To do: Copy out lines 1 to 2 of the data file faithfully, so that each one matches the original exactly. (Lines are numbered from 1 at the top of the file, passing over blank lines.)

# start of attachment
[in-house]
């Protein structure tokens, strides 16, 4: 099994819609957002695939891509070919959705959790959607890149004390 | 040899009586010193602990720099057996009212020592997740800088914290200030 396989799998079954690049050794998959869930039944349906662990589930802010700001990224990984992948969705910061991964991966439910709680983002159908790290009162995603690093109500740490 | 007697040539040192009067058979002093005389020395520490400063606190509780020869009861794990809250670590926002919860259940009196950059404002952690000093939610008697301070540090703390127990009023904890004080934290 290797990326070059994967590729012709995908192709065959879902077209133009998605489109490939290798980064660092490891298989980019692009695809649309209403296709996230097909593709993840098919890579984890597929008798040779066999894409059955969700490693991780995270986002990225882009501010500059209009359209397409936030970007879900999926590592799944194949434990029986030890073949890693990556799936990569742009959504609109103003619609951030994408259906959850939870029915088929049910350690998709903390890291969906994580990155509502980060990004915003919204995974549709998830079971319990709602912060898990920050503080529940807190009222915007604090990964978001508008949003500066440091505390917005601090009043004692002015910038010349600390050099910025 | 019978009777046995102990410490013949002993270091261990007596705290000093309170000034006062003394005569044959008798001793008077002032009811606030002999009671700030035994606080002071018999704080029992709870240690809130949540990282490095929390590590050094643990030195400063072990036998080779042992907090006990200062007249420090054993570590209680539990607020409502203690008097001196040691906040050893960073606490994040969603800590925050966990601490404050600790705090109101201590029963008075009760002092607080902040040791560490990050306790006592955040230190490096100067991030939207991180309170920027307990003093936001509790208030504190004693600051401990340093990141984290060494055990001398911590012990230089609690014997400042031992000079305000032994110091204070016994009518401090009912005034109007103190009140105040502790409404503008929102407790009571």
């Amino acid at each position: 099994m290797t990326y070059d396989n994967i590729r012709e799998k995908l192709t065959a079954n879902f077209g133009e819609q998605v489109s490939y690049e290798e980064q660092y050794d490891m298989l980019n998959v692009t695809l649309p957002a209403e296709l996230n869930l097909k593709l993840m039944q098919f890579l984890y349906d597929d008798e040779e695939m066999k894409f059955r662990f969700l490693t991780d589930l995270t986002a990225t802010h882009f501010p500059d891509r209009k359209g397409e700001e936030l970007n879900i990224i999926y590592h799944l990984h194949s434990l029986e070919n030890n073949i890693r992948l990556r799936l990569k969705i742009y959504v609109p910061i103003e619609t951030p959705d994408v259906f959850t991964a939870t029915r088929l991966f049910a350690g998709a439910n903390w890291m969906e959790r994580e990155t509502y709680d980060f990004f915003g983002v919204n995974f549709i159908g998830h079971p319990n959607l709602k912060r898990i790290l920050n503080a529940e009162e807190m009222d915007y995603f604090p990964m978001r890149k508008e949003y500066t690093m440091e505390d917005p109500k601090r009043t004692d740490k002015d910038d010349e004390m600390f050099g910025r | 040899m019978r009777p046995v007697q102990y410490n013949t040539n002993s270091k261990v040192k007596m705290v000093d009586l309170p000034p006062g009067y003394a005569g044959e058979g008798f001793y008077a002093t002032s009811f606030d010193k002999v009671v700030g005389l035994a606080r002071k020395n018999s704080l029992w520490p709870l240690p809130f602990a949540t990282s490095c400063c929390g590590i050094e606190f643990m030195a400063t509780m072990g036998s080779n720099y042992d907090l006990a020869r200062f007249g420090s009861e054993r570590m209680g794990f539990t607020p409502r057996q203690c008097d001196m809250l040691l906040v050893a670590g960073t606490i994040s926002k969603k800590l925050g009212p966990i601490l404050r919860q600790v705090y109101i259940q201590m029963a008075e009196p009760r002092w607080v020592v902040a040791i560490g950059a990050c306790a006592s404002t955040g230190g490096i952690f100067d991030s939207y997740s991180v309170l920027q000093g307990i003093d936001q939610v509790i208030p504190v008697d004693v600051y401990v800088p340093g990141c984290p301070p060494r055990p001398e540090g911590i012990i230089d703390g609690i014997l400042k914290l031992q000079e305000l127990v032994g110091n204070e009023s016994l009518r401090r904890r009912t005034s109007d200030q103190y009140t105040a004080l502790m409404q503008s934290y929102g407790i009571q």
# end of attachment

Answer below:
[in-house]
């Protein structure tokens, strides 16, 4: 099994819609957002695939891509070919959705959790959607890149004390 | 040899009586010193602990720099057996009212020592997740800088914290200030 396989799998079954690049050794998959869930039944349906662990589930802010700001990224990984992948969705910061991964991966439910709680983002159908790290009162995603690093109500740490 | 007697040539040192009067058979002093005389020395520490400063606190509780020869009861794990809250670590926002919860259940009196950059404002952690000093939610008697301070540090703390127990009023904890004080934290 290797990326070059994967590729012709995908192709065959879902077209133009998605489109490939290798980064660092490891298989980019692009695809649309209403296709996230097909593709993840098919890579984890597929008798040779066999894409059955969700490693991780995270986002990225882009501010500059209009359209397409936030970007879900999926590592799944194949434990029986030890073949890693990556799936990569742009959504609109103003619609951030994408259906959850939870029915088929049910350690998709903390890291969906994580990155509502980060990004915003919204995974549709998830079971319990709602912060898990920050503080529940807190009222915007604090990964978001508008949003500066440091505390917005601090009043004692002015910038010349600390050099910025 | 019978009777046995102990410490013949002993270091261990007596705290000093309170000034006062003394005569044959008798001793008077002032009811606030002999009671700030035994606080002071018999704080029992709870240690809130949540990282490095929390590590050094643990030195400063072990036998080779042992907090006990200062007249420090054993570590209680539990607020409502203690008097001196040691906040050893960073606490994040969603800590925050966990601490404050600790705090109101201590029963008075009760002092607080902040040791560490990050306790006592955040230190490096100067991030939207991180309170920027307990003093936001509790208030504190004693600051401990340093990141984290060494055990001398911590012990230089609690014997400042031992000079305000032994110091204070016994009518401090009912005034109007103190009140105040502790409404503008929102407790009571």